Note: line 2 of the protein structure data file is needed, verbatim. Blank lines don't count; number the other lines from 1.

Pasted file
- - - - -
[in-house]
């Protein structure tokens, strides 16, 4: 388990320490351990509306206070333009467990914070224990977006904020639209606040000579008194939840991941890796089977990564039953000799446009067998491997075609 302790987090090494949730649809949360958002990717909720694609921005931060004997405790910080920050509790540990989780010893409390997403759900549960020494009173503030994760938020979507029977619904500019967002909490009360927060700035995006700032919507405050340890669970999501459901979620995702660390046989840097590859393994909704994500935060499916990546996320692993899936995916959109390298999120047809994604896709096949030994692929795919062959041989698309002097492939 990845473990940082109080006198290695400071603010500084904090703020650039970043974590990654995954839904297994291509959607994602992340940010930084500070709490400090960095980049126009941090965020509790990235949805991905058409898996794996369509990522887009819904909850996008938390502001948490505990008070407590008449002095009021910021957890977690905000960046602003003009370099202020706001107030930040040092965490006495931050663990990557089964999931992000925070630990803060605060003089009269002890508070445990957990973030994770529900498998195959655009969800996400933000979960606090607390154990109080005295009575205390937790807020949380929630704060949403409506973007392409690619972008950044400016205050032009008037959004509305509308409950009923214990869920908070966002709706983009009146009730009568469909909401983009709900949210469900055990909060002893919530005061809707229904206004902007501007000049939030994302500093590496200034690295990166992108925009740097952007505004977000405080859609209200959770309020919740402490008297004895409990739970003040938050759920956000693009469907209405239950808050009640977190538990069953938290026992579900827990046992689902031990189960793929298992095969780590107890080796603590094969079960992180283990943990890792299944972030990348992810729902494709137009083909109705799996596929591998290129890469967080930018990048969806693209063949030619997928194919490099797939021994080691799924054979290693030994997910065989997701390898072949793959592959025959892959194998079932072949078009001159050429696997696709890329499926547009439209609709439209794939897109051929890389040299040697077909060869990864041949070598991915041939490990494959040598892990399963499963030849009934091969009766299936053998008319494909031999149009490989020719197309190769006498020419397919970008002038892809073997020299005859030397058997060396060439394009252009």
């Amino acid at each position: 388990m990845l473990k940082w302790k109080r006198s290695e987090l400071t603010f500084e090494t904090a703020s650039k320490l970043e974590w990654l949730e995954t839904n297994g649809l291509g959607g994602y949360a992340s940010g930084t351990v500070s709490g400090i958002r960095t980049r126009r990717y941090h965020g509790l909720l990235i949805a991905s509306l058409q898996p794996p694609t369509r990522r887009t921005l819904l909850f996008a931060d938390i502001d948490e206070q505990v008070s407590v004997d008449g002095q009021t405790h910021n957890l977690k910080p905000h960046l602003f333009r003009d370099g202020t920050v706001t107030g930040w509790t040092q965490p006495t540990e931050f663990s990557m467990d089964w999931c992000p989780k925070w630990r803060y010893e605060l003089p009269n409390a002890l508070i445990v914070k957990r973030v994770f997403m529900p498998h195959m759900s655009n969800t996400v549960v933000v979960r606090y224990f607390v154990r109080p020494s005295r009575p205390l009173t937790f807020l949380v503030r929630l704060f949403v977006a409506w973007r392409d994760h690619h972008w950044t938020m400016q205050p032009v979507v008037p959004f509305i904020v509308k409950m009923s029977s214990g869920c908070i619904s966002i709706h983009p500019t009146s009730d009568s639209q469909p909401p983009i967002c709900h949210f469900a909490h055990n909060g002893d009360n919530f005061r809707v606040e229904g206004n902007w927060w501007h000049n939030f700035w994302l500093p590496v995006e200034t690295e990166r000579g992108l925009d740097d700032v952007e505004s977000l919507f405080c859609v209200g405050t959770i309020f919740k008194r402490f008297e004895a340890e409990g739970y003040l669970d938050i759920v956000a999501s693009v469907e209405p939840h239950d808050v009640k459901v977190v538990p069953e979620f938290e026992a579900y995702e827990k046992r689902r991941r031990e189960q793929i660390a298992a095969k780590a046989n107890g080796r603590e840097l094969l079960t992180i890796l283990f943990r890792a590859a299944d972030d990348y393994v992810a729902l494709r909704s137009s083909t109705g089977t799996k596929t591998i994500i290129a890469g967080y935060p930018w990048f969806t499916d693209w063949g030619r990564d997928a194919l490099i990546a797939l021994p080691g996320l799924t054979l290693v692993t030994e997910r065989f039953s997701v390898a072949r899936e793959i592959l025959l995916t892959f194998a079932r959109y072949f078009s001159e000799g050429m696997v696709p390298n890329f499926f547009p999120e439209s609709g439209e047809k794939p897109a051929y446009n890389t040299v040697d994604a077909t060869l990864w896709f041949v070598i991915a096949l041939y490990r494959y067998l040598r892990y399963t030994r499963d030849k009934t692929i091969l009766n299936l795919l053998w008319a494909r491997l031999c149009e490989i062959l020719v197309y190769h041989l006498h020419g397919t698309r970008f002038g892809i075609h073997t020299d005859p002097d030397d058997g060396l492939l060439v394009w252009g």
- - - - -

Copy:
């Protein structure tokens, strides 16, 4: 388990320490351990509306206070333009467990914070224990977006904020639209606040000579008194939840991941890796089977990564039953000799446009067998491997075609 302790987090090494949730649809949360958002990717909720694609921005931060004997405790910080920050509790540990989780010893409390997403759900549960020494009173503030994760938020979507029977619904500019967002909490009360927060700035995006700032919507405050340890669970999501459901979620995702660390046989840097590859393994909704994500935060499916990546996320692993899936995916959109390298999120047809994604896709096949030994692929795919062959041989698309002097492939 990845473990940082109080006198290695400071603010500084904090703020650039970043974590990654995954839904297994291509959607994602992340940010930084500070709490400090960095980049126009941090965020509790990235949805991905058409898996794996369509990522887009819904909850996008938390502001948490505990008070407590008449002095009021910021957890977690905000960046602003003009370099202020706001107030930040040092965490006495931050663990990557089964999931992000925070630990803060605060003089009269002890508070445990957990973030994770529900498998195959655009969800996400933000979960606090607390154990109080005295009575205390937790807020949380929630704060949403409506973007392409690619972008950044400016205050032009008037959004509305509308409950009923214990869920908070966002709706983009009146009730009568469909909401983009709900949210469900055990909060002893919530005061809707229904206004902007501007000049939030994302500093590496200034690295990166992108925009740097952007505004977000405080859609209200959770309020919740402490008297004895409990739970003040938050759920956000693009469907209405239950808050009640977190538990069953938290026992579900827990046992689902031990189960793929298992095969780590107890080796603590094969079960992180283990943990890792299944972030990348992810729902494709137009083909109705799996596929591998290129890469967080930018990048969806693209063949030619997928194919490099797939021994080691799924054979290693030994997910065989997701390898072949793959592959025959892959194998079932072949078009001159050429696997696709890329499926547009439209609709439209794939897109051929890389040299040697077909060869990864041949070598991915041939490990494959040598892990399963499963030849009934091969009766299936053998008319494909031999149009490989020719197309190769006498020419397919970008002038892809073997020299005859030397058997060396060439394009252009």